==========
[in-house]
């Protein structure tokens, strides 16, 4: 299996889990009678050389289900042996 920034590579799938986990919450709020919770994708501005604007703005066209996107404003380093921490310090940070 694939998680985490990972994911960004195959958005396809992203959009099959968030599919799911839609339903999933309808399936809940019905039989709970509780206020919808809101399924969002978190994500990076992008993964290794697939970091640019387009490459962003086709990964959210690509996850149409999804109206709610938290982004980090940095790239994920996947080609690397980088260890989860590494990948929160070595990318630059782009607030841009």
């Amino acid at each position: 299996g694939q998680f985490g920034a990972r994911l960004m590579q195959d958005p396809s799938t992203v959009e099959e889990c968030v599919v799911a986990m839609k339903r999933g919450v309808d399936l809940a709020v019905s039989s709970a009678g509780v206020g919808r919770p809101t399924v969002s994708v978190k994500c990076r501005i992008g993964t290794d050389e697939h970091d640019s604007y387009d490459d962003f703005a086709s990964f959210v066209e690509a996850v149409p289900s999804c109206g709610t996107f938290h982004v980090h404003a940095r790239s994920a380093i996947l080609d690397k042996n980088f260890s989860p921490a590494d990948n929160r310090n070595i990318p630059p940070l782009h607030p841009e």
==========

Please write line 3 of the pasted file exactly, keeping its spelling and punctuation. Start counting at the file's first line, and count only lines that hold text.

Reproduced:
């Amino acid at each position: 299996g694939q998680f985490g920034a990972r994911l960004m590579q195959d958005p396809s799938t992203v959009e099959e889990c968030v599919v799911a986990m839609k339903r999933g919450v309808d399936l809940a709020v019905s039989s709970a009678g509780v206020g919808r919770p809101t399924v969002s994708v978190k994500c990076r501005i992008g993964t290794d050389e697939h970091d640019s604007y387009d490459d962003f703005a086709s990964f959210v066209e690509a996850v149409p289900s999804c109206g709610t996107f938290h982004v980090h404003a940095r790239s994920a380093i996947l080609d690397k042996n980088f260890s989860p921490a590494d990948n929160r310090n070595i990318p630059p940070l782009h607030p841009e």